“Medicine cannot heal in a vacuum; it requires a connection.”
This statement is powerful because it shows that while medicine is a science, it is also an art. Even more, this quote is how Rana Awdish, MD begins her story, one that she recently shared through the Beryl Institute’s Headliner Webinar sponsored by CipherHealth. Dr. Awdish found herself, as a highly skilled and proficient physician, in her own ICU near her own death. Through her experience as a patient, she appreciated the bounty of her training; however, at the same time, she realized its shortcomings.
During the webinar, Dr. Awdish tells the story of her training as a physician and her experience as a patient, leading to her near death and the loss of her unborn child. Through her experiences as a patient, she discovered a significant gap in her physician training: empathetic communication. What she hadn’t learned in her medical training was how to effectively communicate and establish a meaningful connection with the patients she treats.
Upon this realization, Dr. Awdish sought ways to bridge this gap. As the Medical Director for Care Experience at Henry Ford Health System – where she also is a Pulmonologist and Intensivist – she has developed programs to help physicians and other providers better communicate.
The Impact of Medical Training
“She’s been trying to die on us” is what she heard when she was in the ICU. In her mind, she couldn’t believe what she was hearing. She reflected that the statement created an adversarial relationship between the care team and the patient. She couldn’t understand the source of the dichotomy as she experienced it several times as a patient.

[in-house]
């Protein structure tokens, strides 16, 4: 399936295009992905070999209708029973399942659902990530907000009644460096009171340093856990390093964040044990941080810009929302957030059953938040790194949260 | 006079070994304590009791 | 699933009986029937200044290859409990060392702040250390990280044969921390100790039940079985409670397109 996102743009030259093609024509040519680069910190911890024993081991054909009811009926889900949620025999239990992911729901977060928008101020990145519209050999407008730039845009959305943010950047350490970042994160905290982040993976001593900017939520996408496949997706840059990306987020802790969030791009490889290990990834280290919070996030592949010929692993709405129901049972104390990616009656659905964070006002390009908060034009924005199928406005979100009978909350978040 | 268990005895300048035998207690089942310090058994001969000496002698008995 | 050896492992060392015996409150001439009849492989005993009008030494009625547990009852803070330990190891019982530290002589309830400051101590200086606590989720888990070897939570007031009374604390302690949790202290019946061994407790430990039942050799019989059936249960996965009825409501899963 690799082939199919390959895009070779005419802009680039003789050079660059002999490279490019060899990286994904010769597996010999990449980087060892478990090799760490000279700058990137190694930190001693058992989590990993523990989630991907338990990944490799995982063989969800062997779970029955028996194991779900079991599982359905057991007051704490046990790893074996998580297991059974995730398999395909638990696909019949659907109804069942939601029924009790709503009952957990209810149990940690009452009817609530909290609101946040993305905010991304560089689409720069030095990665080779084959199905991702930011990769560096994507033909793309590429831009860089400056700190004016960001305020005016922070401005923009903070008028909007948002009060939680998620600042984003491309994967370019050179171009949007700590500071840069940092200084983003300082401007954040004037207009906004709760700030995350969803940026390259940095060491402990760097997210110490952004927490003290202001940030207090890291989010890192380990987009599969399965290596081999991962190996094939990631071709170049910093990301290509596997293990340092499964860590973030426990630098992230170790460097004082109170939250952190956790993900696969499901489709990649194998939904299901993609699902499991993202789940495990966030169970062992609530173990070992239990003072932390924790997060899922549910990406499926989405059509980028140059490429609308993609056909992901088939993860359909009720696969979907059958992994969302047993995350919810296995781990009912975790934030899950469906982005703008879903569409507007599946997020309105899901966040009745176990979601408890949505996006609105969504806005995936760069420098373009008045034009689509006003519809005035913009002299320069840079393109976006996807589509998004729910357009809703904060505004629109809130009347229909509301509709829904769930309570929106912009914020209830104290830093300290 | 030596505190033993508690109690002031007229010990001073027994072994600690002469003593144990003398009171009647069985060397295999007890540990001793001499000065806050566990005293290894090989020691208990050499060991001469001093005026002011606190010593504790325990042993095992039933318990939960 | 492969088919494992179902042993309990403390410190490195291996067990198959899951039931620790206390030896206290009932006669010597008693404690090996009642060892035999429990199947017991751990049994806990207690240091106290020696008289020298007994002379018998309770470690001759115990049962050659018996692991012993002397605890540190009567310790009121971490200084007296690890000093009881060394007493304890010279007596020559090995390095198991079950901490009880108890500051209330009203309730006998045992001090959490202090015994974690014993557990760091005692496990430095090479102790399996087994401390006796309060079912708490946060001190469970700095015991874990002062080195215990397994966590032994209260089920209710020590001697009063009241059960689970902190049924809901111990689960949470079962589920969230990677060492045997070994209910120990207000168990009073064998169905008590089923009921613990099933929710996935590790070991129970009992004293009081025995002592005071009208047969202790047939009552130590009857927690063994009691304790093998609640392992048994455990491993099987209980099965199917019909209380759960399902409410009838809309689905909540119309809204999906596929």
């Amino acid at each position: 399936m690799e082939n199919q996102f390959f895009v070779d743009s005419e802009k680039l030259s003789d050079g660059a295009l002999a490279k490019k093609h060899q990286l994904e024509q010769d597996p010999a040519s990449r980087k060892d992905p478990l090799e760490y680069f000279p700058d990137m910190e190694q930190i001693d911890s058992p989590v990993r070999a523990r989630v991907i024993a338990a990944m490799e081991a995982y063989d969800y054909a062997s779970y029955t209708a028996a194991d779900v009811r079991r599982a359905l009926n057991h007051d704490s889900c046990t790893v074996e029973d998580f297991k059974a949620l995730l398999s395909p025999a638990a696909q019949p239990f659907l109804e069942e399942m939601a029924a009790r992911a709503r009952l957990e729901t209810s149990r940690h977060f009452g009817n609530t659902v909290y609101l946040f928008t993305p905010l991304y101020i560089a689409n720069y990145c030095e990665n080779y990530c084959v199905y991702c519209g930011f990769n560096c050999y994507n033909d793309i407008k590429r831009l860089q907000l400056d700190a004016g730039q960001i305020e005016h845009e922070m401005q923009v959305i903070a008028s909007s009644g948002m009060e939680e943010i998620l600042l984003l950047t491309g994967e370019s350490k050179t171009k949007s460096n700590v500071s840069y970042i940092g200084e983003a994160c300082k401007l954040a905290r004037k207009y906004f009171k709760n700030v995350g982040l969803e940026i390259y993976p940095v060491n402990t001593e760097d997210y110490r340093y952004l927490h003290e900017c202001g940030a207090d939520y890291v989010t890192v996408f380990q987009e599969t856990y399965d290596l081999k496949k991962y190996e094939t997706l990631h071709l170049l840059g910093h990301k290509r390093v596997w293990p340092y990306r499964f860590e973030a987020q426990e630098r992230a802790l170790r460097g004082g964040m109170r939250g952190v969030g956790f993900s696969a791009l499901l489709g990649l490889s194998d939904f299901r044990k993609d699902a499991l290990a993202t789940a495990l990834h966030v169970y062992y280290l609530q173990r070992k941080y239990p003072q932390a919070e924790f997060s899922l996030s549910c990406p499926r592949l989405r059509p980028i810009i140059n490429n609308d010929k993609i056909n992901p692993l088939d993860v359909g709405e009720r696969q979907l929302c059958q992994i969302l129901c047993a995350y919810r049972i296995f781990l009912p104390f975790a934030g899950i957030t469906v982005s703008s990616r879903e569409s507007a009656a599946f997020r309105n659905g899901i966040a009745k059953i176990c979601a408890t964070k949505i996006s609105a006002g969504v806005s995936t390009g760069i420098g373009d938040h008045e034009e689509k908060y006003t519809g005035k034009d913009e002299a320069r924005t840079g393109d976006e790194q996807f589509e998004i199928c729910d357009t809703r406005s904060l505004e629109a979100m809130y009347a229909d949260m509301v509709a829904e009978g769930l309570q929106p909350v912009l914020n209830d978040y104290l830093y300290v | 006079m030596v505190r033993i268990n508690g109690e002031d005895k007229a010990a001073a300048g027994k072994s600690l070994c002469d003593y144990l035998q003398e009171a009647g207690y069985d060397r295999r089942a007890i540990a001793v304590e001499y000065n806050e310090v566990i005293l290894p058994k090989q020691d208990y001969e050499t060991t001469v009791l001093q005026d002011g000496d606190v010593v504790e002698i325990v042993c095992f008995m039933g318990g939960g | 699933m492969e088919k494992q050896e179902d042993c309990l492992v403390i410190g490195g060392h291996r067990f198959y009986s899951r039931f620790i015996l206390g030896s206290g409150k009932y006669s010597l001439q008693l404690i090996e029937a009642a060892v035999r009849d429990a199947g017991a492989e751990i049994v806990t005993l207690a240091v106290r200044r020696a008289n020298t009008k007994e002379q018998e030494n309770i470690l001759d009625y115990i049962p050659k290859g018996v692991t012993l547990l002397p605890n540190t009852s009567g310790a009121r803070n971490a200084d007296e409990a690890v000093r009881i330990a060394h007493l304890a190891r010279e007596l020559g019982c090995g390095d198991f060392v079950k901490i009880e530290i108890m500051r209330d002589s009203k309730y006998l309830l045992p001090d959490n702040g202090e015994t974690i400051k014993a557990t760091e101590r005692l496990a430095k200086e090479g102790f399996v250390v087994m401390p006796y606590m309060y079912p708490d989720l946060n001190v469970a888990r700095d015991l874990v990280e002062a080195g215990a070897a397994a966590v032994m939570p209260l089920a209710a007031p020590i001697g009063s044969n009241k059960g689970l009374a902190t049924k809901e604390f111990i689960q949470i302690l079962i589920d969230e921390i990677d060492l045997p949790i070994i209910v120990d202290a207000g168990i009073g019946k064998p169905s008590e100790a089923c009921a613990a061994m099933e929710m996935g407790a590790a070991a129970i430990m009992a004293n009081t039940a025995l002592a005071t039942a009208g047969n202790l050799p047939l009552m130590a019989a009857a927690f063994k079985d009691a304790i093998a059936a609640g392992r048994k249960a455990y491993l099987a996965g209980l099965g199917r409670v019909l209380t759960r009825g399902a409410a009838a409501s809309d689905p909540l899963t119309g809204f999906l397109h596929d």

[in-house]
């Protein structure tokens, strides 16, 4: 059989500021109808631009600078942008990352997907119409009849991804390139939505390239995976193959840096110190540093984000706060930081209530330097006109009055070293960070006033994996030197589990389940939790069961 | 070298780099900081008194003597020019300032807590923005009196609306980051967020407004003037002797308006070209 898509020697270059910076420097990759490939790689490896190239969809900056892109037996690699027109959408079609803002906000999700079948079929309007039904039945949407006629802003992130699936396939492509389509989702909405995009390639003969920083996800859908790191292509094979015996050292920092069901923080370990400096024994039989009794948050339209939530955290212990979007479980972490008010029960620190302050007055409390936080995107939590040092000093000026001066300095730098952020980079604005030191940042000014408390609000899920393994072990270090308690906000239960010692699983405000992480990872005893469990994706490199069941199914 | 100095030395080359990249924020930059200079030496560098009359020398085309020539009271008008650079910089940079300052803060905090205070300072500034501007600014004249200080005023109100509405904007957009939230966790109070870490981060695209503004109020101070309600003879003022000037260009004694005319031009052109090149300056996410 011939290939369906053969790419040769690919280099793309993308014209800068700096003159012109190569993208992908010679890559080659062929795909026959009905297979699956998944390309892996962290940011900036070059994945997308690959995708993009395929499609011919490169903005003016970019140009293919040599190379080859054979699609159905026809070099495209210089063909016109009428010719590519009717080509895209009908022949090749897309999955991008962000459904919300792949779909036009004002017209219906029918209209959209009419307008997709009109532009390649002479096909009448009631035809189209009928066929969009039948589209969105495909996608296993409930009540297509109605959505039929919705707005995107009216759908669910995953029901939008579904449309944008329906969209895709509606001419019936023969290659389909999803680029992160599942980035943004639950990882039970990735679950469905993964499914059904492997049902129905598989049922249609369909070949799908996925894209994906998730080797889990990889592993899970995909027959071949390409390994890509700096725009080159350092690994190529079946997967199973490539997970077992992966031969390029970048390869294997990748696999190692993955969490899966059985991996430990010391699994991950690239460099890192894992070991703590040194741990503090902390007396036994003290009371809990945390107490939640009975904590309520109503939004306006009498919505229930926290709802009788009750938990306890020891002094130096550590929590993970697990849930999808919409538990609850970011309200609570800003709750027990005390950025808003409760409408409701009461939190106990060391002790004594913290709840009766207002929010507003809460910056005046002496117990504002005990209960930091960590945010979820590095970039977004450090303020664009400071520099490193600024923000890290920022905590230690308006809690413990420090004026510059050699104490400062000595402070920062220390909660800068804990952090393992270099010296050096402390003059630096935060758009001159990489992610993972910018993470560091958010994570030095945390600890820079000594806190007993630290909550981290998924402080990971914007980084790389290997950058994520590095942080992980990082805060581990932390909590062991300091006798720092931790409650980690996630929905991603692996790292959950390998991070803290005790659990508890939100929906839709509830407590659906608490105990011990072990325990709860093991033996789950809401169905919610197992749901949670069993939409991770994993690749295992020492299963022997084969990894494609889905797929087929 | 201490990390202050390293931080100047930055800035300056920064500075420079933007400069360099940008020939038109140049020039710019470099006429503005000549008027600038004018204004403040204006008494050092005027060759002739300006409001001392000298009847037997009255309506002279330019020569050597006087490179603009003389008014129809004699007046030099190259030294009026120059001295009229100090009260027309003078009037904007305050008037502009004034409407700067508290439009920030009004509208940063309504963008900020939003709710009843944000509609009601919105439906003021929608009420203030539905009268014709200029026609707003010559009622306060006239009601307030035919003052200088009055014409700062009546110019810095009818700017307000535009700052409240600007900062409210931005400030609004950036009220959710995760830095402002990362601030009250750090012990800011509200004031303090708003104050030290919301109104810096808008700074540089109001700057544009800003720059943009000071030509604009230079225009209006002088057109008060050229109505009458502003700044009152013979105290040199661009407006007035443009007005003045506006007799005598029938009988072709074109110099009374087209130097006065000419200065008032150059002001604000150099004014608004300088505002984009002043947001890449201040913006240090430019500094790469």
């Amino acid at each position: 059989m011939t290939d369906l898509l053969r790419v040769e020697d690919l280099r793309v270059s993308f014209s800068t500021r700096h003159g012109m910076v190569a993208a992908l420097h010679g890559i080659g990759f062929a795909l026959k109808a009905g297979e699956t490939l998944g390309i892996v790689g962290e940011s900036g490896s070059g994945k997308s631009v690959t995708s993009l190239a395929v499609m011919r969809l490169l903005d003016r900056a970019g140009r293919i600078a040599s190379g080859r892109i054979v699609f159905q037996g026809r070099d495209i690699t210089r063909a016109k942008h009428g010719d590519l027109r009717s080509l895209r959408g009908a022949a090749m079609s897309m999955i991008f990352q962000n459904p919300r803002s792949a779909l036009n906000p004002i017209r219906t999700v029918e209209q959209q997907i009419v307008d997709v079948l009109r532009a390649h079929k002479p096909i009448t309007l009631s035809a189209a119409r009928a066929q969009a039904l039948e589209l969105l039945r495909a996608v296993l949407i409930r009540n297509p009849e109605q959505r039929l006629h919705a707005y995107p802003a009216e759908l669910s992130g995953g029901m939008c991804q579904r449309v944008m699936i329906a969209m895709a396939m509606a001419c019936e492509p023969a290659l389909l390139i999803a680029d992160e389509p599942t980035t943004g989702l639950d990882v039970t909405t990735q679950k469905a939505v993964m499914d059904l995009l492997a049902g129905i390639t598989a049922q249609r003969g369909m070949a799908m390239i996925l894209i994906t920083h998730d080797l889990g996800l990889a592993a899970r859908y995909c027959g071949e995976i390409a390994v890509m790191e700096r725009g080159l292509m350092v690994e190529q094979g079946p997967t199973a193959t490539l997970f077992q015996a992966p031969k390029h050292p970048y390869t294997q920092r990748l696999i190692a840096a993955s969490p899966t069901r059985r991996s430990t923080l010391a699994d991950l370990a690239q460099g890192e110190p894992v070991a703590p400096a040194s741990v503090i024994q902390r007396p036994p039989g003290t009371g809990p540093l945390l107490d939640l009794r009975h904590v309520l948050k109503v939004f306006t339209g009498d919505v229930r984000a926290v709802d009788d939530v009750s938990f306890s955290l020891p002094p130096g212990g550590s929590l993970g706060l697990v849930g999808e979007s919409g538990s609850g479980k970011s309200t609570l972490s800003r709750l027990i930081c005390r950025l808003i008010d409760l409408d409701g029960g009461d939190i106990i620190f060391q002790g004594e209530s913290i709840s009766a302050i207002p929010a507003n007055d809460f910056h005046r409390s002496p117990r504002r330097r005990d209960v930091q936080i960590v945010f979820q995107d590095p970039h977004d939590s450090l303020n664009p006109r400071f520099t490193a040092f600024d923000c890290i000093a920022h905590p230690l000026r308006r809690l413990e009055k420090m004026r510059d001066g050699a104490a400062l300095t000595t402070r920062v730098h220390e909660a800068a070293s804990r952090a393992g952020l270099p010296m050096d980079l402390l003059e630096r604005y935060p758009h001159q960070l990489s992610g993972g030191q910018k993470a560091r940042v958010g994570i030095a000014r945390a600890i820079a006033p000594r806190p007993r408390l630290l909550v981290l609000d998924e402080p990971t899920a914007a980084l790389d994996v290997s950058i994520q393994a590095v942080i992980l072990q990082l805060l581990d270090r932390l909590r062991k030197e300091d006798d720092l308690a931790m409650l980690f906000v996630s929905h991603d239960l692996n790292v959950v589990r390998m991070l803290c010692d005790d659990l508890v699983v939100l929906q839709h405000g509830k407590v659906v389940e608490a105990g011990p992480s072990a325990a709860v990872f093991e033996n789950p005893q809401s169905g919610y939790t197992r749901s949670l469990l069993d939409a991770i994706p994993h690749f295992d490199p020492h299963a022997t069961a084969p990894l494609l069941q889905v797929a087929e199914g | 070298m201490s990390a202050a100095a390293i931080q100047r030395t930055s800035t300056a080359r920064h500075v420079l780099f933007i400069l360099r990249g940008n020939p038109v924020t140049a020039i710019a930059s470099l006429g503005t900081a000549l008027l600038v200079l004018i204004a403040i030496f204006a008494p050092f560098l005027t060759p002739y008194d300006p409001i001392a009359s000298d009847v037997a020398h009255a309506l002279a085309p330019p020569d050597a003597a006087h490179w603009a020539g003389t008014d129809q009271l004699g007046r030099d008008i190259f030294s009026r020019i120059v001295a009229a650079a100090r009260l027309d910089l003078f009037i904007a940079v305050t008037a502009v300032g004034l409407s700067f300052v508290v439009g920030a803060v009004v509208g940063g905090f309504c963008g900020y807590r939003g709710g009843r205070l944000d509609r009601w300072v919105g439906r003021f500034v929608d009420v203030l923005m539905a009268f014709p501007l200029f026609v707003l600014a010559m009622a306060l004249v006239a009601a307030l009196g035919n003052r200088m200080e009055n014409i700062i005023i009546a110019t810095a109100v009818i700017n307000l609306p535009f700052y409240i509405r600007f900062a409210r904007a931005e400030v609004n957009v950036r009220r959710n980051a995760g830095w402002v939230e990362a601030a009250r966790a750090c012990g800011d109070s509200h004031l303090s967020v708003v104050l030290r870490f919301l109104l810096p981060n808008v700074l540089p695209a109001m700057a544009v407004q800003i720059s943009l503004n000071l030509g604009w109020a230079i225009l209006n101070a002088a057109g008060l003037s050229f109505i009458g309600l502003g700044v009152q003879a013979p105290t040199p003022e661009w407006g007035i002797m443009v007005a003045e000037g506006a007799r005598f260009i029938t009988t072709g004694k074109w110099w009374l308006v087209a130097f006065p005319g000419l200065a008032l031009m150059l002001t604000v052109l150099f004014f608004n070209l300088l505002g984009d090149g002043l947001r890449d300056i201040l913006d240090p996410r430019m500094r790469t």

The statement above is one that can make a patient feel like he or she is “less than” a person. Even during times of physical pain, a statement like this can have a major emotional impact. As a trained physician, Dr. Awdish could see how other interactions, even those that seem routine, can be perceived by patients.
Throughout the book and her presentation, Dr. Awdish elaborated on her thesis that medical training doesn’t train people to listen; instead, the training is focused on getting patients to quickly provide information that will help lead to a diagnosis. As an example, her training taught her that the purpose of using questions was to corral the patients into a specific diagnosis. She explained, “As a medical trainee, she was cautioned against generous open questions that were posed from a position of true curiosity. We were trained to value efficiency over cultivating a relationship through trust and disclosure. We weren’t trained to value the patient’s story.”
After she returned to her job as an Intensivist and was rounding in the ICU, she made observations about the residents and realized: ”In medical school, we did not study people; rather, we obsessively studied disease states…..The patients were placeholders, positions in space where the diseases would land.”
To Care is Human
Recent research from The Beryl Institute resulted in a whitepaper called “To Care is Human”. In the paper, Jason Wolf compares data from recent surveys about the factors that most influence the patient’s experience from the perspective of high performing nursing units. Four consistent items surfaced:
- Effective communication with patients/families
- How patients/families are personally treated
- Teamwork among the care team